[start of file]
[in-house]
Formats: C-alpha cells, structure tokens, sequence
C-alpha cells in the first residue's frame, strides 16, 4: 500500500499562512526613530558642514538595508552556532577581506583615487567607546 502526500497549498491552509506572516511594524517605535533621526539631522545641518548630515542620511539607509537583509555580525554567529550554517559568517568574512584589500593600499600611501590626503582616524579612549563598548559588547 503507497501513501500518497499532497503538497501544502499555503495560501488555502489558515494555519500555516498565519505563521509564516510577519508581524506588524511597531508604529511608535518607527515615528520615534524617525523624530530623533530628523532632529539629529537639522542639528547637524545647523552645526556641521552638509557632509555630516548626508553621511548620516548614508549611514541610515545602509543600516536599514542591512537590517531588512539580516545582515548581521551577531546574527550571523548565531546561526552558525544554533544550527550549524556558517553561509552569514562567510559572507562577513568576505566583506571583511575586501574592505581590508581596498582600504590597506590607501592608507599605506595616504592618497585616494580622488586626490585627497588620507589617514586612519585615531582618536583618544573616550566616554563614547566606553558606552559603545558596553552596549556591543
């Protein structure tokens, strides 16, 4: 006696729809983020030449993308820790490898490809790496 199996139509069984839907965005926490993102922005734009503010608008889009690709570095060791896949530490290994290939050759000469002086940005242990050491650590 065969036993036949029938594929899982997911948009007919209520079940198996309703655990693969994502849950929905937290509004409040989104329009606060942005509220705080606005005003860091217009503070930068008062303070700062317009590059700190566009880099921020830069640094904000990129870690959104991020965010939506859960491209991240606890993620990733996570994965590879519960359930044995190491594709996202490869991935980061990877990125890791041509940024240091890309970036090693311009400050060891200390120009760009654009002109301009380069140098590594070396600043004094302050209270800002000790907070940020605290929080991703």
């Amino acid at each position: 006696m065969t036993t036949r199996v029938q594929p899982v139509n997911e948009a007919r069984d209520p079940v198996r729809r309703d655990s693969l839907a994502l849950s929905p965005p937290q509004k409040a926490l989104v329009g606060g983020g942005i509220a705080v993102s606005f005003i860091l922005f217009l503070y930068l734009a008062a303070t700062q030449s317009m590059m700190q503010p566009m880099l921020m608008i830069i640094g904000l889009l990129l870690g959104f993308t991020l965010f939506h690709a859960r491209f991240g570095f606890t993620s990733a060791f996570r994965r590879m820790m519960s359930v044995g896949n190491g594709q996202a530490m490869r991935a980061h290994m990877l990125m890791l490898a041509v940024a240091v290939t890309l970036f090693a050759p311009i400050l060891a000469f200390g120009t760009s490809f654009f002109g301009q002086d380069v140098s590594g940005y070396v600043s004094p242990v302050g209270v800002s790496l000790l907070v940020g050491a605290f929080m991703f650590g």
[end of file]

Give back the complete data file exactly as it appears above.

[in-house]
Formats: C-alpha cells, structure tokens, sequence
C-alpha cells in the first residue's frame, strides 16, 4: 500500500499562512526613530558642514538595508552556532577581506583615487567607546 502526500497549498491552509506572516511594524517605535533621526539631522545641518548630515542620511539607509537583509555580525554567529550554517559568517568574512584589500593600499600611501590626503582616524579612549563598548559588547 503507497501513501500518497499532497503538497501544502499555503495560501488555502489558515494555519500555516498565519505563521509564516510577519508581524506588524511597531508604529511608535518607527515615528520615534524617525523624530530623533530628523532632529539629529537639522542639528547637524545647523552645526556641521552638509557632509555630516548626508553621511548620516548614508549611514541610515545602509543600516536599514542591512537590517531588512539580516545582515548581521551577531546574527550571523548565531546561526552558525544554533544550527550549524556558517553561509552569514562567510559572507562577513568576505566583506571583511575586501574592505581590508581596498582600504590597506590607501592608507599605506595616504592618497585616494580622488586626490585627497588620507589617514586612519585615531582618536583618544573616550566616554563614547566606553558606552559603545558596553552596549556591543
């Protein structure tokens, strides 16, 4: 006696729809983020030449993308820790490898490809790496 199996139509069984839907965005926490993102922005734009503010608008889009690709570095060791896949530490290994290939050759000469002086940005242990050491650590 065969036993036949029938594929899982997911948009007919209520079940198996309703655990693969994502849950929905937290509004409040989104329009606060942005509220705080606005005003860091217009503070930068008062303070700062317009590059700190566009880099921020830069640094904000990129870690959104991020965010939506859960491209991240606890993620990733996570994965590879519960359930044995190491594709996202490869991935980061990877990125890791041509940024240091890309970036090693311009400050060891200390120009760009654009002109301009380069140098590594070396600043004094302050209270800002000790907070940020605290929080991703």
């Amino acid at each position: 006696m065969t036993t036949r199996v029938q594929p899982v139509n997911e948009a007919r069984d209520p079940v198996r729809r309703d655990s693969l839907a994502l849950s929905p965005p937290q509004k409040a926490l989104v329009g606060g983020g942005i509220a705080v993102s606005f005003i860091l922005f217009l503070y930068l734009a008062a303070t700062q030449s317009m590059m700190q503010p566009m880099l921020m608008i830069i640094g904000l889009l990129l870690g959104f993308t991020l965010f939506h690709a859960r491209f991240g570095f606890t993620s990733a060791f996570r994965r590879m820790m519960s359930v044995g896949n190491g594709q996202a530490m490869r991935a980061h290994m990877l990125m890791l490898a041509v940024a240091v290939t890309l970036f090693a050759p311009i400050l060891a000469f200390g120009t760009s490809f654009f002109g301009q002086d380069v140098s590594g940005y070396v600043s004094p242990v302050g209270v800002s790496l000790l907070v940020g050491a605290f929080m991703f650590g």